**Dynamic Programming and Memoization**

Example: Fibonacci numbers

Direct recursive algorithm:

Fibonacci-R(n) 1 if n < 2 2 then return n 3 return Fibonacci-R(n-1) + Fibonacci-R(n-2)Complexity: Θ(φ

Repeated work: to calculate F(4), the algorithm calculates F(3) and F(2) separately though in calculating F(3), F(2) is already calculated.

*Dynamic programming*: to turn a "top-down" recursion into a "bottom-up" construction.

Fibonacci-DP(n) 1 A[0] <- 0 // assume 0 is a valid index 2 A[1] <- 1 3 for j <- 2 to n 4 A[j] <- A[j-1] + A[j-2] 5 return A[n]Complexity: Θ(n).

*Memoization*: a variation of dynamic programming that keeps the efficiency, while maintaining a top-down strategy.

Fibonacci-M(n) 1 A[0] <- 0 // assume 0 is a valid index 2 A[1] <- 1 3 for j <- 2 to n 4 A[j] <- -1 5 Fibonacci-M2(A, n) Fibonacci-M2(A, n) 1 if A[n] < 0 2 then A[n] <- Fibonacci-M2(A, n-1) + Fibonacci-M2(A, n-2) 3 return A[n]Complexity: also Θ(n).

Dynamic programming used in *optimization*: the optimal solution corresponds to a special way to divide the problem into sub-problems. When different ways of division are compared, it is quite common that some sub-problems are involved in multiple times. The complexity of such a solution comes from the need of keeping intermediate results, as well as remembering the structure of the optimal solution, i.e., how the problem is divided into sub-problems, step by step.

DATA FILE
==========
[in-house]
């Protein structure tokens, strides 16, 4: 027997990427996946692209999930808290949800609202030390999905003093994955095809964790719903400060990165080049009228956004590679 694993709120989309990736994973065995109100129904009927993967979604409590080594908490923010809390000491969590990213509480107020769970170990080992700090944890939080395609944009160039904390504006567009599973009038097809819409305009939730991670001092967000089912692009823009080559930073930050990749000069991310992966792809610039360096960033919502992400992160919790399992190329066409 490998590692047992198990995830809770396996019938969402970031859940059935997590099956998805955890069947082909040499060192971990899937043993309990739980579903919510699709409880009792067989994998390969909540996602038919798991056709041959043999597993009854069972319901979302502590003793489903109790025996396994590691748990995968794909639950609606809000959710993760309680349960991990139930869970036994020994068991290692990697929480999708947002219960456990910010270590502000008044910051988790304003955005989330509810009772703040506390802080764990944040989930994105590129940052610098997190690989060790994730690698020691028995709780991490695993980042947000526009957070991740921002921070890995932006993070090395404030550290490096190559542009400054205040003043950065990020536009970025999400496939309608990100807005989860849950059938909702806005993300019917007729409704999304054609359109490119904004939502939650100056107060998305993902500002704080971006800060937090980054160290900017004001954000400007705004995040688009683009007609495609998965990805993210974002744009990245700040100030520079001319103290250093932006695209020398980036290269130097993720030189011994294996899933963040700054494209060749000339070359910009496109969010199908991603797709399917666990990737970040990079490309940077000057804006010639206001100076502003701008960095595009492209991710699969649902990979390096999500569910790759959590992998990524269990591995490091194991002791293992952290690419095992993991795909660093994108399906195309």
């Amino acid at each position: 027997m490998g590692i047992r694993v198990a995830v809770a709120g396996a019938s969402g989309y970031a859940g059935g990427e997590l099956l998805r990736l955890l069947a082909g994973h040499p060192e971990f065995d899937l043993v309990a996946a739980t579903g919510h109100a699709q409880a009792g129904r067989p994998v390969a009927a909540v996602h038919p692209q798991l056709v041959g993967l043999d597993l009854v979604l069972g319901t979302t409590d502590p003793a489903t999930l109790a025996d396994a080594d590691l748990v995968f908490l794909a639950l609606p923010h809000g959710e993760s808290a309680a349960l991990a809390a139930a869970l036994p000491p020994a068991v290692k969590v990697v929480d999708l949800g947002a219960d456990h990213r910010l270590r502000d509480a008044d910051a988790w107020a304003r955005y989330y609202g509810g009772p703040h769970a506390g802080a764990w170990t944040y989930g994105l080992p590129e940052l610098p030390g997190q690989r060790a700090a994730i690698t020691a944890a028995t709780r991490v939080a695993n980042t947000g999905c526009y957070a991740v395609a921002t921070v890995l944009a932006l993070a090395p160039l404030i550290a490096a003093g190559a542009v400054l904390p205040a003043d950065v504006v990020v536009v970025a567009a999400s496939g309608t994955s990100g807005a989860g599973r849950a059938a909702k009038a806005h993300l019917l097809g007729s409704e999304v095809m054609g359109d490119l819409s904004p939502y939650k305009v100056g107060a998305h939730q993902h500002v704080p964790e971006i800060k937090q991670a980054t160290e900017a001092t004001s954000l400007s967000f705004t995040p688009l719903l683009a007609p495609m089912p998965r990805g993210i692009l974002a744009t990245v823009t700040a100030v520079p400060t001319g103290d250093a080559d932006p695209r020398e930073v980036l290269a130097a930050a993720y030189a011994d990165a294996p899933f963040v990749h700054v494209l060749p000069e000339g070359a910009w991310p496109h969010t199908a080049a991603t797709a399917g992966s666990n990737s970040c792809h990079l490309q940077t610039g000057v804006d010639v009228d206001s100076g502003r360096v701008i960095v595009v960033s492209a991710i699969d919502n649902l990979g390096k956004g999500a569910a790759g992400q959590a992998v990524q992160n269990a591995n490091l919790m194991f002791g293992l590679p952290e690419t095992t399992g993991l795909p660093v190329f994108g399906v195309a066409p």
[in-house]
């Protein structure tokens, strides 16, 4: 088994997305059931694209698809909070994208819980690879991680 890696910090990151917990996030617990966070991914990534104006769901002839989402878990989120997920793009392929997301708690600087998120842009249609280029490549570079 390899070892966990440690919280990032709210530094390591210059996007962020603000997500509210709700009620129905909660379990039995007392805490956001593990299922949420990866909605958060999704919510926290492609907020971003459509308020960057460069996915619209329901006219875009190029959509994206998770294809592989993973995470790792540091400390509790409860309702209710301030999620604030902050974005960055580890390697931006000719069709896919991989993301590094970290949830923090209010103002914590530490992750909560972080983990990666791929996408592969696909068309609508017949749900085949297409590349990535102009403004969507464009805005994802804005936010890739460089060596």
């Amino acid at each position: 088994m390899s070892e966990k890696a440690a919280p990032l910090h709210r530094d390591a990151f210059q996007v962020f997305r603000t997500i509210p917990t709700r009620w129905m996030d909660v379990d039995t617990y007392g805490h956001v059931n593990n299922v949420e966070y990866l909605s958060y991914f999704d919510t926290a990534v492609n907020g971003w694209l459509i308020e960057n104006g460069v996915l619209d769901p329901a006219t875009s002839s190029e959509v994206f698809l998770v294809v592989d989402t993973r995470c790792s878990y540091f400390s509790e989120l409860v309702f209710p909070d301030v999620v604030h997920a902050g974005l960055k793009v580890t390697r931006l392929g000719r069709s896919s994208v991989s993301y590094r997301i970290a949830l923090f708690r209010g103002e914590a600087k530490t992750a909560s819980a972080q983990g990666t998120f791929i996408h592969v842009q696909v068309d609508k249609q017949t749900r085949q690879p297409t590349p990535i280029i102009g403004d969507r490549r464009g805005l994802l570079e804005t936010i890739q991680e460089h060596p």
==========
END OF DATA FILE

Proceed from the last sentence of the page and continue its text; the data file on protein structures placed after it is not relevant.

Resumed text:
To calculate the product of a matrix-chain *A _{1}A_{2}...A_{n}*, n-1 matrix multiplications are needed, though different orders have different costs.

For matrix-chain *A _{1}A_{2}A_{3}*, if the three have sizes 10-by-2, 2-by-20, and 20-by-5, respectively, then the cost of

For matrix-chain *A _{i}...A_{j}* where each

m[i, j] = 0 if i = j min{ m[i,k] + m[k+1,j] + PUse dynamic programming to solve this problem: calculating_{i-1}P_{k}P_{j}} if i < j

Example: Given the following matrix dimensions:

A_{1} is 30-by-35

A_{2} is 35-by-15

A_{3} is 15-by-5

A_{4} is 5-by-10

A_{5} is 10-by-20

A_{6} is 20-by-25

then the output of the program is

which means that *A _{1}A_{2}A_{3}A_{4}A_{5}A_{6}* should be calculated as

Time cost: Θ(n^{3}), space cost: Θ(n^{2}).

Please note that this algorithm determines the best order to carry out the matrix multiplications, without doing the multiplications themselves.

For sequence X and Y, their LCS can be recursively constructed:

c[i,j] = 0 if i == 0 or j == 0 c[i-1,j-1]+1 if i,j>0 and Xi == Yj max(c[i,j-1],c[i-1,j]) if i,j>0 and Xi != YjTime cost: Θ(mn). Space cost: Θ(mn). Demo applet.

(2) Optimal Binary Search Tree

If the keys in a BST have different probabilities to be searched, then a balanced tree may not give the lowest average cost (though it gives the lowest worst cost). Using dynamic programming, BST with optimal average search time can be built, in a way similar to matrix-chain multiplication.

Time cost: Θ(n^{3}). Space cost: Θ(n^{2}).
Demo applet.